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The Jury On Bruce Lehrmann’s Trial Has Been Discharged For Juror Misconduct

One juror was found to have brought outside material into the jury room.

The entire 12 person jury on the Bruce Lehrmann trial has been discharged, after one juror was found to have brought in outside material.

“It has come to my attention that one of you, contrary to directions, has undertaken research in relation to issues in the case and that material has entered the jury room that ought not to have,” Chief justice Lucy McCallum said.

“I have heard an explanation and it may be that no harm has been done, but that is not a risk that I can take. In the circumstances, I have discharged that juror and I have to discharge you all.”

(Credit: Getty)

A retrial date has been set for February 23, 2023. Lehrmann has been granted bail until February 20.

The court hear the juror brought in a research paper on sexual assault, The Guardian reports. The paper, which “attempted to quanity the number of false sexual assault complaints”, was discovered accidentally by the sheriff’s officer while cleaning.

The jury had been explicitly told it was not appropriate to conduct their own research, McCallum said. 

“During the course of the trial on my calculation, I must have given the jury at least 17 directions not to conduct research of their own,” she said.

If the incident had occured in NSW, rather than the ACT, it may had warranted an offence.

The jury had been deliberating since last Wedneday, telling the ACT court on Tuesday that it was unable to reach a verdict.

McCallum requested the jurors “go away again to re-examine points in disagreement and try and reach a unanimous verdict.” 

The trial was one of Australia’s most prolific sexual assault cases after Higgins accused Lehrmann of raping her inside Parliament House on March 21, 2019. Lehrmann denied all charges and pled not guilty.

It saw 29 witnesses come forward to give evidence, including former defence industry minister Linda Reynolds and former Liberal MP Steven Ciobo, whom Lehrmann and Higgins worked for at the time of the alleged assault, respectively.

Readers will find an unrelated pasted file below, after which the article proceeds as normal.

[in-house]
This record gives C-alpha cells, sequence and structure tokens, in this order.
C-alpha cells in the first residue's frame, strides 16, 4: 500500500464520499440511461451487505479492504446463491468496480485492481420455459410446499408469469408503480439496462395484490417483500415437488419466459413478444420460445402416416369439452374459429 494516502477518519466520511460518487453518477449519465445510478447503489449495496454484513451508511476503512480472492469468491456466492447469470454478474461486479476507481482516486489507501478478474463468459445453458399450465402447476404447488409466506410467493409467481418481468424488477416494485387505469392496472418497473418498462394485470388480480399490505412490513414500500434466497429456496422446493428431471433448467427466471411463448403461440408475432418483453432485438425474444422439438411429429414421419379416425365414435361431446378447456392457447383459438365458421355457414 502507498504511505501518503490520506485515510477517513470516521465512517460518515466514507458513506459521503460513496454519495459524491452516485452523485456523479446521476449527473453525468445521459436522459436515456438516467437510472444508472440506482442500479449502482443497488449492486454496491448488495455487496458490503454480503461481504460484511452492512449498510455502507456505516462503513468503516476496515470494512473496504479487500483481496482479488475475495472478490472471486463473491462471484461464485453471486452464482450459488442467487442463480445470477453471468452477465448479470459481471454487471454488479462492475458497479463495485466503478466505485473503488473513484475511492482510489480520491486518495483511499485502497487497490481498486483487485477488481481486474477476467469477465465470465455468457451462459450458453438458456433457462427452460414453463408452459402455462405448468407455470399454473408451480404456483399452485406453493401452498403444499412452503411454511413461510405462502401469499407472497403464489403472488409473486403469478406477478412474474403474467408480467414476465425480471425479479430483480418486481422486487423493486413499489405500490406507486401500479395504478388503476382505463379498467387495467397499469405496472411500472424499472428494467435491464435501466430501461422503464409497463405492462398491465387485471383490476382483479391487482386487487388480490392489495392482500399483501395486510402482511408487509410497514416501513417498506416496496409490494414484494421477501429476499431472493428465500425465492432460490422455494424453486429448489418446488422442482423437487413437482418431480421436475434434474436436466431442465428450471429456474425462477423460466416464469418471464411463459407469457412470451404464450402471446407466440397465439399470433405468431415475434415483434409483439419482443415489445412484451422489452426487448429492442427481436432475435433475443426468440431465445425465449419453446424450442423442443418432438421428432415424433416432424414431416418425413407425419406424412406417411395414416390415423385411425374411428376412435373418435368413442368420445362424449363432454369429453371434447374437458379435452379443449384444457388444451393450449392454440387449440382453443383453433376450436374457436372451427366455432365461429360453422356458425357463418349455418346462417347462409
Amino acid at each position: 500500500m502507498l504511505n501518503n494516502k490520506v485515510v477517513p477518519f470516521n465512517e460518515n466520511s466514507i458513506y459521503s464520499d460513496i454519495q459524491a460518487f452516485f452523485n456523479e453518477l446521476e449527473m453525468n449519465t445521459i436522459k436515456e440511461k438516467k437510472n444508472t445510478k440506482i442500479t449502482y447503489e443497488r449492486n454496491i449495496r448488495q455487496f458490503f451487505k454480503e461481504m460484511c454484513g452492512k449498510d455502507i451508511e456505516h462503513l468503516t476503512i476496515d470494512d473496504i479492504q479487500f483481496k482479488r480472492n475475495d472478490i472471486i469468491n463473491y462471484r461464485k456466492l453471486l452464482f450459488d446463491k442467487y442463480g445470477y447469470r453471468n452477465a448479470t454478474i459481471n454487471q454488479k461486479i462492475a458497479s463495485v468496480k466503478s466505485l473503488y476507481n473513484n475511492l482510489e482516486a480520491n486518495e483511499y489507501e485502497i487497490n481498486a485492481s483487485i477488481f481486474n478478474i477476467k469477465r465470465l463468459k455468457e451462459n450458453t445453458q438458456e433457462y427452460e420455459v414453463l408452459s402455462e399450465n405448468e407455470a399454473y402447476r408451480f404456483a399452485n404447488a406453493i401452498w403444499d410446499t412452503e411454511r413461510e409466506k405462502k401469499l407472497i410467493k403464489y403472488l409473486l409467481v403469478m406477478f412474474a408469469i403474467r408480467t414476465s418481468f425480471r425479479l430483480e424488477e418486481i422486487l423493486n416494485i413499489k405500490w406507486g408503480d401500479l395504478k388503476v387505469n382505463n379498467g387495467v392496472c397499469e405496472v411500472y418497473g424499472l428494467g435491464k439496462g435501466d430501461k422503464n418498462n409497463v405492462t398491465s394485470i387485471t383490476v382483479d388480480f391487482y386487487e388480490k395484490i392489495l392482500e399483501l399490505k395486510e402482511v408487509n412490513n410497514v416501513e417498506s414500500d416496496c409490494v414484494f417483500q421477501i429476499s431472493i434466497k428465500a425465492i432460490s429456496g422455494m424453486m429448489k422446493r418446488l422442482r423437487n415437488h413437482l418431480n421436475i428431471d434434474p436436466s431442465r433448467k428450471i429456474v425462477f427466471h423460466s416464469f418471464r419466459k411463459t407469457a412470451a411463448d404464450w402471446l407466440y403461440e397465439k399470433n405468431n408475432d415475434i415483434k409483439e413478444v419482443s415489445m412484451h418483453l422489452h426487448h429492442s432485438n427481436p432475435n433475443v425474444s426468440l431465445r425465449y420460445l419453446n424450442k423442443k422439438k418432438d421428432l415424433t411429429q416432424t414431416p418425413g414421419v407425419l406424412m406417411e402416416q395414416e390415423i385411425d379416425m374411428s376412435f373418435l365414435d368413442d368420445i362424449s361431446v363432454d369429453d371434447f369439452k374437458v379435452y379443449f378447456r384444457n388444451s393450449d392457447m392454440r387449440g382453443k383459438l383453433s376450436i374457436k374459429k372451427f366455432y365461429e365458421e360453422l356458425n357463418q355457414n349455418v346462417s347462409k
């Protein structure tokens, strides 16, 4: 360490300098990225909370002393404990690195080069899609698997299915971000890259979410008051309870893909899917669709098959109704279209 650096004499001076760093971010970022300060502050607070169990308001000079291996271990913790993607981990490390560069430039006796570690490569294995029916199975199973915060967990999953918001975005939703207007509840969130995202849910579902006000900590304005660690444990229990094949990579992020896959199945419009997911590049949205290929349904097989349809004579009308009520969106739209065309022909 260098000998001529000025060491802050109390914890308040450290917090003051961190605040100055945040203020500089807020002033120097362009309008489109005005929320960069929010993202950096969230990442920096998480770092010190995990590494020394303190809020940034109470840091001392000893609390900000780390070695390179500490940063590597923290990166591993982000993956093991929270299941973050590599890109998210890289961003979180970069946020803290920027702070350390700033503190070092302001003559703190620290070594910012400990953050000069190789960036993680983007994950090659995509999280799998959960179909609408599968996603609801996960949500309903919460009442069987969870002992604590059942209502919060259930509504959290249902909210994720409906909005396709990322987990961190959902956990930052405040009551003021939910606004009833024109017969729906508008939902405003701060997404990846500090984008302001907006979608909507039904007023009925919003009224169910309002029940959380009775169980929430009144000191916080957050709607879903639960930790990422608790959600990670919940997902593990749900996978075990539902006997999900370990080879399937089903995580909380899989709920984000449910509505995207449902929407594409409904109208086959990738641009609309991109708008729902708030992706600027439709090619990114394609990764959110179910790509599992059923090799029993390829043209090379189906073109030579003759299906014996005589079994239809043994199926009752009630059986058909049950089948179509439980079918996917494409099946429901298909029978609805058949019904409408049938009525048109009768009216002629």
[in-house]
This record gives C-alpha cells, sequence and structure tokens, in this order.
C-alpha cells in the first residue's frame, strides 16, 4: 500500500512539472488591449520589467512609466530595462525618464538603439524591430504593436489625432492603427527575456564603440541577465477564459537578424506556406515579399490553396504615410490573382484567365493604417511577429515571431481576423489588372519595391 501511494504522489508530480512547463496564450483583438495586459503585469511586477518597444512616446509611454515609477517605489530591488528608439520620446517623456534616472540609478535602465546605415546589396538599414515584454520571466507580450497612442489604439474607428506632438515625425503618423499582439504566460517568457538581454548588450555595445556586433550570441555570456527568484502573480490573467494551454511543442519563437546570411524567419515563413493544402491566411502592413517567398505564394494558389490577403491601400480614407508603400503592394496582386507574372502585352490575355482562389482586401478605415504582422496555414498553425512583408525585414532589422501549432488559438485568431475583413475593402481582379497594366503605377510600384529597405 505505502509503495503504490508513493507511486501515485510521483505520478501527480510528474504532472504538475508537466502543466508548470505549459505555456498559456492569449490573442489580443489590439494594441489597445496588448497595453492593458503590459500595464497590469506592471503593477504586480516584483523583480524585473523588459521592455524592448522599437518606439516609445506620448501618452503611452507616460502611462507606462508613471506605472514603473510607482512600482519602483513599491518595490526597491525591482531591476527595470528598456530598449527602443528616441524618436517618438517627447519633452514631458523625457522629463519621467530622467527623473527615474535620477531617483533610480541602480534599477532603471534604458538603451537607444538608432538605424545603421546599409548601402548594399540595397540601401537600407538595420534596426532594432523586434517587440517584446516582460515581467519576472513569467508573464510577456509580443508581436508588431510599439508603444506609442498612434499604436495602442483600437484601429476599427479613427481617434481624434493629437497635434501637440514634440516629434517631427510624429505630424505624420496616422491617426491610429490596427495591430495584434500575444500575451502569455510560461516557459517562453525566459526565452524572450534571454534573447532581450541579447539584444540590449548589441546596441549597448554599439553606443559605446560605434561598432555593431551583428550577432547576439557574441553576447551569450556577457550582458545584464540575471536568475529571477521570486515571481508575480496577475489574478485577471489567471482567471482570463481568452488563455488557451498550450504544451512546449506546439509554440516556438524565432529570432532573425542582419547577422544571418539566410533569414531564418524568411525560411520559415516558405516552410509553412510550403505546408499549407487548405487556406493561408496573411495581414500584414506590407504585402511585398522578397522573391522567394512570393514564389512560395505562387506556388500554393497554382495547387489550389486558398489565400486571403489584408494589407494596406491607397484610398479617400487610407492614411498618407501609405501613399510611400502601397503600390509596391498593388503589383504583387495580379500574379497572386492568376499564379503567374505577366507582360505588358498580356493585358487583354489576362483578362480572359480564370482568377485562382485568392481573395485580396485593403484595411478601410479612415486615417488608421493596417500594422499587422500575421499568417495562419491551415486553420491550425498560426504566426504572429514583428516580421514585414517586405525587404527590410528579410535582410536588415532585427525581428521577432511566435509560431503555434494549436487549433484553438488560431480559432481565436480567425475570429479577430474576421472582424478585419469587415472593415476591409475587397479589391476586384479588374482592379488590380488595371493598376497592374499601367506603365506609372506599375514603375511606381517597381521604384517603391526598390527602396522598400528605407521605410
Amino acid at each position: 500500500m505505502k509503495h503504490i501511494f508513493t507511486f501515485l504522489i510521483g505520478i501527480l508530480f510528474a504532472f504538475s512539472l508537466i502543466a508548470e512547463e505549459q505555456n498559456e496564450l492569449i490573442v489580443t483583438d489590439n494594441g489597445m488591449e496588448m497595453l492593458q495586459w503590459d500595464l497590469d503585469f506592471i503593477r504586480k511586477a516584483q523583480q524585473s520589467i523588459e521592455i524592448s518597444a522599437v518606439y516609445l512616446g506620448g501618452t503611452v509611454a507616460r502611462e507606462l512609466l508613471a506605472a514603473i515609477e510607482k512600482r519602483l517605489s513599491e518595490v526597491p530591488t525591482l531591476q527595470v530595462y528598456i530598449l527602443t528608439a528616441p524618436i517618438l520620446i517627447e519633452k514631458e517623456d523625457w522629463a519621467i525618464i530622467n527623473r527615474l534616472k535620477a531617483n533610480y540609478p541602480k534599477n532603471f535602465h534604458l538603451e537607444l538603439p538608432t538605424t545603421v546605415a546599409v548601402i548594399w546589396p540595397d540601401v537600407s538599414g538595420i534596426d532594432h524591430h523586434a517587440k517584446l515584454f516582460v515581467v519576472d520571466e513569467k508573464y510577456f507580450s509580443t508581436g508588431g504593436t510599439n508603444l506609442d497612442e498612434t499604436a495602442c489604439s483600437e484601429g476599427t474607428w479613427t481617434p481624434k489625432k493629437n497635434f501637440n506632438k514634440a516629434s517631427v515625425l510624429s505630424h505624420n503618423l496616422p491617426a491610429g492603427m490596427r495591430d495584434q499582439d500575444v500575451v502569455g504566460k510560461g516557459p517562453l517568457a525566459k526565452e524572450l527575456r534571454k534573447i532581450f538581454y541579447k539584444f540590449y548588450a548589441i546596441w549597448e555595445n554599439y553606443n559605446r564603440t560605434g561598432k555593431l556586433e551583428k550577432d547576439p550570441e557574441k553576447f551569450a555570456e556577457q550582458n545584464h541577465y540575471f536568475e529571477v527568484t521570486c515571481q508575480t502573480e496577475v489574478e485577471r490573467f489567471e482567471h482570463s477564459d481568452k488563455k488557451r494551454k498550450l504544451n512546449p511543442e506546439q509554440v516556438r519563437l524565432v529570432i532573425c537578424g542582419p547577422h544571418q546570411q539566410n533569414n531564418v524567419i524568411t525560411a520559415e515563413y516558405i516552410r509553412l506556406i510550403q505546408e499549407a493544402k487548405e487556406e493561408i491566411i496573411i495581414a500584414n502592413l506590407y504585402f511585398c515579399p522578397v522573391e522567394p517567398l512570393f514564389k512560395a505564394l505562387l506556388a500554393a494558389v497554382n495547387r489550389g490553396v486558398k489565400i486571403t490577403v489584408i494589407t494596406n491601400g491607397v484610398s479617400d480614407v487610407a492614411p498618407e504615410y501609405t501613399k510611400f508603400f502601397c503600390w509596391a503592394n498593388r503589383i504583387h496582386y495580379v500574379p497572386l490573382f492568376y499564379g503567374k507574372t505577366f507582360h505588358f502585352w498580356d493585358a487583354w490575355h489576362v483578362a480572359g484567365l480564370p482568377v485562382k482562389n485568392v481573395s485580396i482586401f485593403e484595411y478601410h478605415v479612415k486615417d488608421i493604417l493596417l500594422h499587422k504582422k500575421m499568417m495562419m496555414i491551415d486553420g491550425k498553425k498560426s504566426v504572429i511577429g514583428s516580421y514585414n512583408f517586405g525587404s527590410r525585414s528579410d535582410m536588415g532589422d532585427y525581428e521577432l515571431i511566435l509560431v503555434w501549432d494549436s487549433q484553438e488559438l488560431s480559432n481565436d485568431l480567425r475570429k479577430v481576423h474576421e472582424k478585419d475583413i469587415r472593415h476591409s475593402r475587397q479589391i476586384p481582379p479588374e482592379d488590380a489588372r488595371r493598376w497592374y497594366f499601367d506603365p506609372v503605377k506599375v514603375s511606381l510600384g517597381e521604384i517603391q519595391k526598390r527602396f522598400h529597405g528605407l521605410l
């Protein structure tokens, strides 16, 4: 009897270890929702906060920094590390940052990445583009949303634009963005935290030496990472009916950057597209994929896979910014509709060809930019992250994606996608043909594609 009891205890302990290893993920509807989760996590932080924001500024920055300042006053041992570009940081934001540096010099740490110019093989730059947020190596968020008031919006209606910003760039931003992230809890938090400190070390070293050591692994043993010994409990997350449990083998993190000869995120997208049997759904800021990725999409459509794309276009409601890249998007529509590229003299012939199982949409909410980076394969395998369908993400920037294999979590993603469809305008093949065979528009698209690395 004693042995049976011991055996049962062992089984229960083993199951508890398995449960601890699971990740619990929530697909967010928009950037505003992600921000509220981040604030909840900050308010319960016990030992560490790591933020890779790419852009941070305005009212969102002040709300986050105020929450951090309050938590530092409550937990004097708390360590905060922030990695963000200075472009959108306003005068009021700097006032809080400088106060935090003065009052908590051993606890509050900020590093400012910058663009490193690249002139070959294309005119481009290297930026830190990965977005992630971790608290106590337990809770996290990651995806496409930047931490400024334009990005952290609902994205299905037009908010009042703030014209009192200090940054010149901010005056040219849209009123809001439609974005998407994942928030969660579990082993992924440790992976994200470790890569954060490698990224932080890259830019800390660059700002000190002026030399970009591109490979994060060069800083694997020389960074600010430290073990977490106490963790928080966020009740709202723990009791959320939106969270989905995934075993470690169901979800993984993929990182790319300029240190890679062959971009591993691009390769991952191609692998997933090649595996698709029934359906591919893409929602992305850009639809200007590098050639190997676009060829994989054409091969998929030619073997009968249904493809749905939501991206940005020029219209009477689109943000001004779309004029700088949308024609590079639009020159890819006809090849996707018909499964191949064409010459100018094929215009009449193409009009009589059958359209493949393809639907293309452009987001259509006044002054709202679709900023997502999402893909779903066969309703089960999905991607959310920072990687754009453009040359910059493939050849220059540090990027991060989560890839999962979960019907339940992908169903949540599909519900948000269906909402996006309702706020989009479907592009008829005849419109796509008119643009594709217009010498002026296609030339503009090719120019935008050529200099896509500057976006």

On October 14, Higgins finished giving her evidence with an emotionally charged statement to Lehrmann: “Nothing was fine after what you did to me,” she said in court. 

When questioned by Lehrmann’s defence lawyer, Steven Whybrow about the time it took for her to mention the rape to her chief of staff, Higgins replied: “Because up until then I was holding it in, holding it in, holding it in, pretending like everything was fine and it wasn’t.” 

Prosecutor Shane Drumgold SC presented his closing argument to the jury on October 18, telling them that if Higgins had fabricated her story, then she was “quite the actor”.

“She appears to have supported it with consistent performances of emotion, ranging from being upset, being extremely upset, and being broken,” he told the court. 

He maintained Higgins was a genuine, honest, and credible witness, and that her allegations had remained consistent in complaints to colleagues, the police, and the court. 

Meanwhile Whybrow closed his argument on October 19, by telling the jury that the alleged rape “didn’t happen”. 

“Our contention is that it didn’t. There was no sex. It didn’t happen,” he said. 

He called Higgins’ credibility into question over several “inconsistencies” in her argument, including a photo of a bruise that Higgins claimed was taken in the aftermath of the 2019 rape. Examinations of her phone by the police could not locate the image, nor was there a reference to it via texts until 2021. 

He also called into question Higgins’ claim she visited a doctor within two weeks of the alleged assault, but police had no record of her attending the appointment. 

“I put it to you, I suggest that that bruise was the equivalent of going to the doctor in 2019,” Whybrow said. “It’s something she made up to make it sound more believable,” he told the jury.

(Credit: Getty)

What did Brittany Higgins accuse Bruce Lehrmann of?

Drumgold told the court in his opening statement that on the night of March 23, 2019, Brittany and Lehrmann decided to share a taxi to their respective homes after attending a work drinks together.

But the court heard that Lehrmann diverted the taxi’s course by telling Higgins he needed to collect work documents from Senator Reynolds’ office at Parliament House. Maintaining that Higgins was extremely intoxicated, Drumgold said the pair then allegedly entered Senator Reynolds’ office where Higgins fell asleep on the couch. The court heard that when she woke up, Lehrmann was allegedly having sex with her. 

Drumgold told the court that Higgins said “said ‘no’ half a dozen times”, and that after the alleged act, Lehrmann left the building without Higgins.

The case sparked international media attention stemming back to when Higgins first made the allegations to Australian journalists Lisa Wilkinson and Samantha Maiden in early 2021.

Conscious of the widespread coverage, Chief Justice McCallum issued a clear warning to the jury in October, asking them to refrain from reading media coverage around the case, nor discussing what they heard in court with others given this could impact the course of a fair and impartial trial.

If this post brings up any issues for you, or if you feel like you need to speak to someone, please call 1800 RESPECT (1800 737 732) – the national sexual assault, domestic and family violence counselling service or contact Full Stop Australia.

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